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Planning a visit to Hawaii Volcanoes National Park.

Planning a visit to Hawaii Volcanoes National Park

When the lava flows, a visit to Hawaii Volcanoes National Park (see page 70) requires advance planning. Accommodations are limited and often full in the park, and even helicopter tours must be booked well in advance.

Our feature article will help you plan a visit to the park itself. Where you sleep depends on how you visit the park, flightseeing on which company you use.

Helicopter tours from Hilo or the park

One of the best ways to see Kilauea's eruption is by helicopter. Though recent lava outpourings have frequently been crossing the park road and flowing into the sea, some of the most dramatic sites-- including the steaming Puu Oo vent and its neighboring lava lake--lie in remote parts of the part.

A number of tour companies operate throughout the Big Island, but flight time is expensive (five-passenger jet helicopter charters average up to $500 per hour).

The least costly way to go is to join a jet-powered helicopter tour taking off near park headquarters or from Hilo. These tours generally last just under an hour and are sold on a seat basis.

Volcano Heli-tours, (808) 967-7578, operates from the golf course near park headquarters. A 45-minute tour costs $100 and takes you over Kilauea Caldera and past Puu Oo to the lava lake, down the new flows to the ocean, and then loops back to the landing pad.

Hilo Bay Air, 969-1545; Orchid Isle Helicopters, 969-6664; TMP Helicopters, 935-7000. These three all take off from Hilo airport, and all offer slightly different variations on essentially the same tour: Hilo to Puu Oo and the lava lake, down to the ocean, then either straight back or a slightly longer looping flight back along part of the coast. The basic flight lasts about 55 minutes and costs $125; the loop is about 15 minutes longer and costs $135.

Where to stay and eat

The only accommodation in the park is Volcano House, a charming old 37-room lodge on the edge of the Kilauea Caldera. While rooms tend toward the basic, they are usually full; the view from the dining room is spectacular. Rooms start at $40 double with bath; write to Volcano House, Box 53, Hawaii Volcanoes National Park, Hawaii 96718, or call 967-7321.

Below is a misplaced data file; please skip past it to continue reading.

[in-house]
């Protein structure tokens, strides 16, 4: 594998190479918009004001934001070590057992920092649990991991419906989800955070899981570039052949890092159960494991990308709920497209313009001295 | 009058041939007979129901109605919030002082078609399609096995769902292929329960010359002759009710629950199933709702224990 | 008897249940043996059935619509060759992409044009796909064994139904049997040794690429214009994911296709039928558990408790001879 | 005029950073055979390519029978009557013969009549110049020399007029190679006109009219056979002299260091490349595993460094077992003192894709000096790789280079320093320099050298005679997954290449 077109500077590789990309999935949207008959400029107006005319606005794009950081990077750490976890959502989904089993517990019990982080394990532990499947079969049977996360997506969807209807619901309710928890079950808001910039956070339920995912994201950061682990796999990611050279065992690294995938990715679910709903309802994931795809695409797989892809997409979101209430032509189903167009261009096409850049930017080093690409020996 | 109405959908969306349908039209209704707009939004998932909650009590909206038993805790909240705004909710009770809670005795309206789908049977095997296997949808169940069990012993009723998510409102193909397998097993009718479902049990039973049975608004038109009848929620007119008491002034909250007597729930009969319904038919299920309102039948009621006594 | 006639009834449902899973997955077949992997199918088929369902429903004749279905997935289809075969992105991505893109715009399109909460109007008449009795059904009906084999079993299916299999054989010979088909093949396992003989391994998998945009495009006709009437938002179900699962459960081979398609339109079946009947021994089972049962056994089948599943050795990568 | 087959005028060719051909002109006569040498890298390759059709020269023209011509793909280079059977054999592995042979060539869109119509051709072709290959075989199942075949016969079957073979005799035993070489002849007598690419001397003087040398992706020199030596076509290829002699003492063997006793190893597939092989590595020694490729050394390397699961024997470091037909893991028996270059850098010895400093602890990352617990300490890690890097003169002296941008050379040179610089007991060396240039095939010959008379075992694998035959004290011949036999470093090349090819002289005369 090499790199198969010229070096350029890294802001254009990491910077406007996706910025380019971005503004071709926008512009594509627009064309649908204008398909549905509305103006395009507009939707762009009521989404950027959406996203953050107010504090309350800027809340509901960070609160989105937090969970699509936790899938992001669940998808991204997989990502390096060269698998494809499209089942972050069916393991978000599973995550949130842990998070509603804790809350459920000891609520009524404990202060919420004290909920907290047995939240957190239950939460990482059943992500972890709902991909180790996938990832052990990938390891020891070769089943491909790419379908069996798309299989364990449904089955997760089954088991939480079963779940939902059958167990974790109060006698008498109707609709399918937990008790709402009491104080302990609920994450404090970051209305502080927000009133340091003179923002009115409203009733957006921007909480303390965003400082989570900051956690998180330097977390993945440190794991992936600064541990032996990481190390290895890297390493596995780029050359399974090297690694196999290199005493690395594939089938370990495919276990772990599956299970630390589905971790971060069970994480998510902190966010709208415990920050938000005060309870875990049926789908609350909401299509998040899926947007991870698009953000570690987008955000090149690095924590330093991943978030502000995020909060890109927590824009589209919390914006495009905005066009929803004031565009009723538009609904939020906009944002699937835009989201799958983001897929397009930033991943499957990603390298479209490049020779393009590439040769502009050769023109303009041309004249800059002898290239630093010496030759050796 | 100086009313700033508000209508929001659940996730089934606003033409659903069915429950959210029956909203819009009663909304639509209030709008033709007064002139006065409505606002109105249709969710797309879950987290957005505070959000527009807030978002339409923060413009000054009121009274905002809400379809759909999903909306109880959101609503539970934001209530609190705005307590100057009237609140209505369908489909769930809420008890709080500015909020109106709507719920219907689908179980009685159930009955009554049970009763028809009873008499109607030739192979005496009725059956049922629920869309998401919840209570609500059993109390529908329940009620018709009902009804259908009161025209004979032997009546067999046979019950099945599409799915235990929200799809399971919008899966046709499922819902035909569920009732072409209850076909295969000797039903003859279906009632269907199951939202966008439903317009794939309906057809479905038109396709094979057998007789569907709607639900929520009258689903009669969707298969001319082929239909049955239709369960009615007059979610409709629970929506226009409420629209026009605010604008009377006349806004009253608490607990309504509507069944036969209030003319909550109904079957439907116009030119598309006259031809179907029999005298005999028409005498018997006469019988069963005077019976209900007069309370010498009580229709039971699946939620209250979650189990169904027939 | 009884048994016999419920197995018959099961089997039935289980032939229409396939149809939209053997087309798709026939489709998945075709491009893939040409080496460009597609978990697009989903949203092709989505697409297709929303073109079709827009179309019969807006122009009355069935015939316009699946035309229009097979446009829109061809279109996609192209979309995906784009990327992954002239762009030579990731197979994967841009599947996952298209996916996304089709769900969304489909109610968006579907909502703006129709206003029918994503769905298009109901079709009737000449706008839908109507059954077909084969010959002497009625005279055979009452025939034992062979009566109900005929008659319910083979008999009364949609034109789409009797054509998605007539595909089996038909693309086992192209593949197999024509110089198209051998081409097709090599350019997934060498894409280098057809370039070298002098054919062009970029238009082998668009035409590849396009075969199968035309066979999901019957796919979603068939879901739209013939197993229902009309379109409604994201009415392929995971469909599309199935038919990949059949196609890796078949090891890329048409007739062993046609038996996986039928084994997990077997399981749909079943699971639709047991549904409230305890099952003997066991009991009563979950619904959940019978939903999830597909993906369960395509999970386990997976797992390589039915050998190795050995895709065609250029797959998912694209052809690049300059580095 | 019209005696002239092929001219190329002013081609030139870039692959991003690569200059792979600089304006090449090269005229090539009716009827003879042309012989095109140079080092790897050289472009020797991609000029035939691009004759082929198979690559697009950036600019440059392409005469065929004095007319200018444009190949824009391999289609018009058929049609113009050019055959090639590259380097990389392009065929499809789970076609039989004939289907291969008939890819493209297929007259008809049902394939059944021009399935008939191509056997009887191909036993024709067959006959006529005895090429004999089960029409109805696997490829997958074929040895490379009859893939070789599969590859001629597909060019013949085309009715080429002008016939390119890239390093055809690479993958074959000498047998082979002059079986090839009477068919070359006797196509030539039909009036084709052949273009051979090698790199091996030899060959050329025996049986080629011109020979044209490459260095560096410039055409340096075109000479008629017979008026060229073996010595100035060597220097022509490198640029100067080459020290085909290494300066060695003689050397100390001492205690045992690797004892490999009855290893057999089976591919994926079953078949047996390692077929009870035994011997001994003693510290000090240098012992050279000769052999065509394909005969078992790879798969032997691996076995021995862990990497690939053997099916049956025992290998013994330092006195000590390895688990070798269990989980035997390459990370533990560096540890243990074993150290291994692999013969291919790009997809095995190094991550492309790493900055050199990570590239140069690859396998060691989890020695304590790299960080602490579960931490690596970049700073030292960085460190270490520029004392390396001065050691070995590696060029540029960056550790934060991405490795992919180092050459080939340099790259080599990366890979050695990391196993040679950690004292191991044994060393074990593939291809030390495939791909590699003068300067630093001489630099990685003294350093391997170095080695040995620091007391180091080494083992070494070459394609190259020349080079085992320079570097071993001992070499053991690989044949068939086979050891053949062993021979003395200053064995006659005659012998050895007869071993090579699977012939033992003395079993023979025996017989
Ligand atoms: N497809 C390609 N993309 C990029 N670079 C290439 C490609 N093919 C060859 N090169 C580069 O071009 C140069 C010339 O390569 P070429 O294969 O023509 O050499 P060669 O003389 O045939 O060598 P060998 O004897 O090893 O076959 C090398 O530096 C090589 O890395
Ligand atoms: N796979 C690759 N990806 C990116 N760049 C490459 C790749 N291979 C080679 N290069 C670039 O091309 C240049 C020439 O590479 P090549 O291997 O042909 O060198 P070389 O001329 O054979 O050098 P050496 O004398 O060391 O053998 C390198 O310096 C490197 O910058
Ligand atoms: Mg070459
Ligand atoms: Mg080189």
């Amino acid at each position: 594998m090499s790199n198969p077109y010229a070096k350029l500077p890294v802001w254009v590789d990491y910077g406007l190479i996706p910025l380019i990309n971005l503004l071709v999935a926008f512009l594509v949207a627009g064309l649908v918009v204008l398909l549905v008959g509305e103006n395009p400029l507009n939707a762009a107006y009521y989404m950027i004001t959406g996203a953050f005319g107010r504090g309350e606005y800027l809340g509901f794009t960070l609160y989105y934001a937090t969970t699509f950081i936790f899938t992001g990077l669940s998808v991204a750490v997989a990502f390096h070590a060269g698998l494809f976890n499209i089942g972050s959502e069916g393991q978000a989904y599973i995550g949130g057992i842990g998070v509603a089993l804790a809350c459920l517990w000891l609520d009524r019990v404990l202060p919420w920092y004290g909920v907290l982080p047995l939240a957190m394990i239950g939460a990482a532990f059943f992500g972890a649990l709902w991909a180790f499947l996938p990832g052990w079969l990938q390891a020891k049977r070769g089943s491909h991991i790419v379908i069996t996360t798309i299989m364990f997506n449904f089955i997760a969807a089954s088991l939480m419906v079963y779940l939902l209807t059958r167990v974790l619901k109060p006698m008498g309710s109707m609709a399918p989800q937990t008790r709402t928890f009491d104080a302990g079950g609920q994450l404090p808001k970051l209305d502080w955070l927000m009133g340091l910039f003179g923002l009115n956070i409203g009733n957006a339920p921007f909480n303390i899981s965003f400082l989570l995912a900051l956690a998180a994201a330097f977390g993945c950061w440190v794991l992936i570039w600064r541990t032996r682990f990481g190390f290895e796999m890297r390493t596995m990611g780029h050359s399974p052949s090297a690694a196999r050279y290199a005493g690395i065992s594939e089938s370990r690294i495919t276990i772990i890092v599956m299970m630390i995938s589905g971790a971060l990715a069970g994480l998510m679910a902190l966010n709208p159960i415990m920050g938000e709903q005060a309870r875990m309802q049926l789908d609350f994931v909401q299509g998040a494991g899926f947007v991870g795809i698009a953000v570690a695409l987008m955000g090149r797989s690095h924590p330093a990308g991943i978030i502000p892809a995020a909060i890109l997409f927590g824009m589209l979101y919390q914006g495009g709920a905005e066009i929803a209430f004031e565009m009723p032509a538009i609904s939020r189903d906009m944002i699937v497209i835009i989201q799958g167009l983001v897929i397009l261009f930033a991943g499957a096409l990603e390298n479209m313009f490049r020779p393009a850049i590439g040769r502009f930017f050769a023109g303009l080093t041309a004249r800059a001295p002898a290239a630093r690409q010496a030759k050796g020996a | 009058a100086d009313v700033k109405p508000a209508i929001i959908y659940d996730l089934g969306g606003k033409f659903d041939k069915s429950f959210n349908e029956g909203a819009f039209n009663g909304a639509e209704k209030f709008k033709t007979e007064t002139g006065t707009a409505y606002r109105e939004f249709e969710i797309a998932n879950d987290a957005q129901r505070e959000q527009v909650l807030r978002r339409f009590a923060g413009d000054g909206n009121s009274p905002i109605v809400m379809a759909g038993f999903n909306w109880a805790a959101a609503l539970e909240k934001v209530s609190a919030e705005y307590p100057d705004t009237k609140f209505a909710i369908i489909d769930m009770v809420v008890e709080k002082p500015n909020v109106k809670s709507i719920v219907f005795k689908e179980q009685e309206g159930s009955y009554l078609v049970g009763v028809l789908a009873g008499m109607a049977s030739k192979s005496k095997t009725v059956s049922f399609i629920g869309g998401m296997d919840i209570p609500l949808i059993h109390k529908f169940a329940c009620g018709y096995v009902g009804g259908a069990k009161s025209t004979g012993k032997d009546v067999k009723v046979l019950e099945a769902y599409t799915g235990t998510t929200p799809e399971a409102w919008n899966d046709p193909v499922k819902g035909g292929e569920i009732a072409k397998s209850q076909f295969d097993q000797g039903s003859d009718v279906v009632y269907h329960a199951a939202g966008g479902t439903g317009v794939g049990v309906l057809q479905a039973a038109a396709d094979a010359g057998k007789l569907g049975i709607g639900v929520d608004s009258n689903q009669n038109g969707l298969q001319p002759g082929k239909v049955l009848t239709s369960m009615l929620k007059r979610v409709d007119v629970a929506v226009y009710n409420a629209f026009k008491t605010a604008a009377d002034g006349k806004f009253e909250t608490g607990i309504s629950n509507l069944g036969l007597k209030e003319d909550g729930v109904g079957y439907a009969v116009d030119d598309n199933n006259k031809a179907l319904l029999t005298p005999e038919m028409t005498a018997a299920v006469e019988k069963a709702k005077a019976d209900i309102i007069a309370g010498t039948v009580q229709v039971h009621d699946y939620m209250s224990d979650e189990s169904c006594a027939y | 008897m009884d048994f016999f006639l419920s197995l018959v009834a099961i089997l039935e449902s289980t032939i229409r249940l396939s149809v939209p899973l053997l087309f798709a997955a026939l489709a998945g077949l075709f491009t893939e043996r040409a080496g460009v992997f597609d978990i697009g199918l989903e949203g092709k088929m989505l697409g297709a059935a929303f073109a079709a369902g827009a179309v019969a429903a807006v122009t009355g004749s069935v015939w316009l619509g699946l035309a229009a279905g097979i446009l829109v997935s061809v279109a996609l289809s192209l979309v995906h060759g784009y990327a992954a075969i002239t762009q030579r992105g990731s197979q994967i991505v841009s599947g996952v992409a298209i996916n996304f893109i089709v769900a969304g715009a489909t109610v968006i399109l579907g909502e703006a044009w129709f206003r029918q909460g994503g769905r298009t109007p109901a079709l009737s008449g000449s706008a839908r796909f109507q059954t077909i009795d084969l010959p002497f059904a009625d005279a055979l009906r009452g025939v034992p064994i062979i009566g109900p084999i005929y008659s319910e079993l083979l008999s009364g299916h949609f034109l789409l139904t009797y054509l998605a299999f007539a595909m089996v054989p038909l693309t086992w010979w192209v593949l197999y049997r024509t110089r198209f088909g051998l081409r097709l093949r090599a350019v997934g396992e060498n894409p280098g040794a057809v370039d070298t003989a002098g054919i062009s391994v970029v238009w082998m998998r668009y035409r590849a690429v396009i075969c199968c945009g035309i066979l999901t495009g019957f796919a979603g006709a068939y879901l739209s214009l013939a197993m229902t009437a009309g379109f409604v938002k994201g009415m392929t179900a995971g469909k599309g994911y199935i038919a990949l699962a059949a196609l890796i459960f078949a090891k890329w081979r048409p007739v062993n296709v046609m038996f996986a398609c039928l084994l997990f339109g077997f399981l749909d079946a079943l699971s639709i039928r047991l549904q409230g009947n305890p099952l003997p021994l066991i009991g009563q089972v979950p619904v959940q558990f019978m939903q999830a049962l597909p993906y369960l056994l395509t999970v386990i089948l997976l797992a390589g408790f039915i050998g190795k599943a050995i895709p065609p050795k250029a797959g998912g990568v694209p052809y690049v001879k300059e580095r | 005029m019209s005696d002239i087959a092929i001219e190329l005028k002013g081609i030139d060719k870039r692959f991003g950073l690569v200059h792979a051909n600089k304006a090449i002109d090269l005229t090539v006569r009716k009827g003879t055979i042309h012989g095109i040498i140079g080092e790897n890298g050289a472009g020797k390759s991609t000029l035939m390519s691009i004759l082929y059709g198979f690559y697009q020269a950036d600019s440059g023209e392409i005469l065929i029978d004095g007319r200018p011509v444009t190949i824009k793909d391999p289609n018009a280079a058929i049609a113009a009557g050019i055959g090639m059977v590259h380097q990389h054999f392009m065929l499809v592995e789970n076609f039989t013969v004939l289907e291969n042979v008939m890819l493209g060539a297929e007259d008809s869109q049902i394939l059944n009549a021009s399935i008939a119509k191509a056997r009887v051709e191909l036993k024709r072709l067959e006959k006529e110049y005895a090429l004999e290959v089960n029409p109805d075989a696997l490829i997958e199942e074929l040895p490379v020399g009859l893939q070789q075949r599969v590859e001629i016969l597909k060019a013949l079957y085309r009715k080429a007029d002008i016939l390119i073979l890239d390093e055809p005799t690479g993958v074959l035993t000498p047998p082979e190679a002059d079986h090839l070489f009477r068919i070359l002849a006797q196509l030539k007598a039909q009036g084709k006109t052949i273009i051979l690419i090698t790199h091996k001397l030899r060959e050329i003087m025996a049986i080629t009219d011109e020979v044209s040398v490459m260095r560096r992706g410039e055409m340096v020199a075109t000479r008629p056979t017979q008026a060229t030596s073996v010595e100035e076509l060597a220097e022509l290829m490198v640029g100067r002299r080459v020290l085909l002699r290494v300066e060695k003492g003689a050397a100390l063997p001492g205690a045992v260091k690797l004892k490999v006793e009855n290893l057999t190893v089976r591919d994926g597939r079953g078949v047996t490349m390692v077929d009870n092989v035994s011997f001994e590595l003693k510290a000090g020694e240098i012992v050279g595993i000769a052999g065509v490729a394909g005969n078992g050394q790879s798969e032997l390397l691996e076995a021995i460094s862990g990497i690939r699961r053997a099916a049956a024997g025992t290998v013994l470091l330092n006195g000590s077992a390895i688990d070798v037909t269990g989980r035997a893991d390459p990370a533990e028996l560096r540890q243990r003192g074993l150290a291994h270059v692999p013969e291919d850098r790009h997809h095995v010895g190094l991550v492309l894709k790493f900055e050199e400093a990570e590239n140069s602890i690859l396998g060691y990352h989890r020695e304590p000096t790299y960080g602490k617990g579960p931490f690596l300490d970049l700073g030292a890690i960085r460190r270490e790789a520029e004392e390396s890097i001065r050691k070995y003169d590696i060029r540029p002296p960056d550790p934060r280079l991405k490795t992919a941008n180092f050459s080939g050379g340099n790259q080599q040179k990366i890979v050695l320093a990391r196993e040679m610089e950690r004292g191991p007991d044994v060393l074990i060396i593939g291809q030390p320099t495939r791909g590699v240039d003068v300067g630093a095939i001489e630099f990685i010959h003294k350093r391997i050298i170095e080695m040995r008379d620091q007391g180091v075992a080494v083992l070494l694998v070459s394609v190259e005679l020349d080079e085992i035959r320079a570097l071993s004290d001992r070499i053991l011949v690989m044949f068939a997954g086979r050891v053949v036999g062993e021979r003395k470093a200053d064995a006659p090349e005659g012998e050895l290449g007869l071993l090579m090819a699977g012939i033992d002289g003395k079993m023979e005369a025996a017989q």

At present, Volcano House is the only place in the park serving dinner. Because it's a popular tour bus stop, lunching here is impossible. The nearby golf course club house is usually faster and less expensive.

In the nearby village of Volcano, the four-room Volcano Bed and Breakfast has been open for three years. Rooms (all with shared bath) start at $40 double; a separate studio with bath and kitchenette is also available. Decor in this turn-of-the-century frame house is functional but comfortable, and breakfasts are heaping platters of eggs, pancakes, or French toast. Ask owner Gordon Morse for tips on local attractions. For reservations, write to Box 100, Volcano, Hawaii 96785, or call 967-7216.

A new restaurant and four-room inn, scheduled to open in Volcano since last summer, may finally open in February. Check progress with the Kilauea Lodge, Box 116, Volcano 96785; 967-7366.

Your best base for exploring both the park and the area is Hilo, a charming old Hawaii town that is just beginning to rebound from a long economic slump. An active Main Street program has brought good restaurants and a number of interesting shops into the downtown area.

This is not resort country. Hotels here are older (the Hilo Hawaiian has just been comfortably renovated), but they're reasonably priced and seldom full.

For a list of hotels and services on the island, write to the Hawaii Visitors Bureau, 180 Kinoole St., Hilo 96720.

Fitting volcanoes into your trip

Travelers to the Big Island can fly into either Hilo or Kailua-Kona. Depending on your itinerary, each has advantages.

The volcano is just an hour from Hilo, while from Kona's resort area it's a spectacular but winding 3-hour drive around the south end of the island. Several West Coast cities have nonstop flights to Kailua-Kona; Hilo requires a plane change. Flying into either Hilo or Kona from other major island airports costs $45 to $50.

Both airports have rental cars, but ask about the drop charge if you plan to leave a car at the other airport. For discount air fares and special package rates to Hawaii, see your travel agent.
COPYRIGHT 1988 Sunset Publishing Corp.
No portion of this article can be reproduced without the express written permission from the copyright holder.
Copyright 1988 Gale, Cengage Learning. All rights reserved.

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Date:Feb 1, 1988
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